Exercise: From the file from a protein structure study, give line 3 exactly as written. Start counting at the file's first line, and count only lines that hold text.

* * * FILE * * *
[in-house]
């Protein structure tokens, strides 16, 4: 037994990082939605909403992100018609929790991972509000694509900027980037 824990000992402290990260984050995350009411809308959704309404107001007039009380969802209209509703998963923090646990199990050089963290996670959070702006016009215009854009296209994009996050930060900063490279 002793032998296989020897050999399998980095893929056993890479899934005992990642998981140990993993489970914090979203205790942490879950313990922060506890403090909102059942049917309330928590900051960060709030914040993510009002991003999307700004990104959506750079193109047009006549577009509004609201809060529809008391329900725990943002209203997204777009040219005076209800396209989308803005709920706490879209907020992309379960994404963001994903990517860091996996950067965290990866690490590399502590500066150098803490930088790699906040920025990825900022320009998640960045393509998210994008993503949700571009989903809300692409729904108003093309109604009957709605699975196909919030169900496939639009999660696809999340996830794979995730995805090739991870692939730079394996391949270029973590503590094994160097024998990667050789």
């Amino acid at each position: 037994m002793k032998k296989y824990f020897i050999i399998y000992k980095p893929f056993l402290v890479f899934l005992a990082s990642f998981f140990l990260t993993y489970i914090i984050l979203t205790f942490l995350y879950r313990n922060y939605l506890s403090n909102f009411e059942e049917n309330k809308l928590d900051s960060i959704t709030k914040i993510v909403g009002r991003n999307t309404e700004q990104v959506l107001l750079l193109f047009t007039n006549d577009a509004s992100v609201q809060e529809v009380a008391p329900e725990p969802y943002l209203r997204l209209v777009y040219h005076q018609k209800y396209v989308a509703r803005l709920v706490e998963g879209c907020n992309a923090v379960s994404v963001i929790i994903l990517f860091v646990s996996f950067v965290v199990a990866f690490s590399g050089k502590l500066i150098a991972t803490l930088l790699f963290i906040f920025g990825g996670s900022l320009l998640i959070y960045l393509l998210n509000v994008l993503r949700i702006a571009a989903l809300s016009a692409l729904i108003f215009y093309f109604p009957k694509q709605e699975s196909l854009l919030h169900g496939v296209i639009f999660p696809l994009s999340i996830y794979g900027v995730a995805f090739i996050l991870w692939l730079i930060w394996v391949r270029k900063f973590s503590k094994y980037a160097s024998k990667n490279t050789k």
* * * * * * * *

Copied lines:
């Amino acid at each position: 037994m002793k032998k296989y824990f020897i050999i399998y000992k980095p893929f056993l402290v890479f899934l005992a990082s990642f998981f140990l990260t993993y489970i914090i984050l979203t205790f942490l995350y879950r313990n922060y939605l506890s403090n909102f009411e059942e049917n309330k809308l928590d900051s960060i959704t709030k914040i993510v909403g009002r991003n999307t309404e700004q990104v959506l107001l750079l193109f047009t007039n006549d577009a509004s992100v609201q809060e529809v009380a008391p329900e725990p969802y943002l209203r997204l209209v777009y040219h005076q018609k209800y396209v989308a509703r803005l709920v706490e998963g879209c907020n992309a923090v379960s994404v963001i929790i994903l990517f860091v646990s996996f950067v965290v199990a990866f690490s590399g050089k502590l500066i150098a991972t803490l930088l790699f963290i906040f920025g990825g996670s900022l320009l998640i959070y960045l393509l998210n509000v994008l993503r949700i702006a571009a989903l809300s016009a692409l729904i108003f215009y093309f109604p009957k694509q709605e699975s196909l854009l919030h169900g496939v296209i639009f999660p696809l994009s999340i996830y794979g900027v995730a995805f090739i996050l991870w692939l730079i930060w394996v391949r270029k900063f973590s503590k094994y980037a160097s024998k990667n490279t050789k």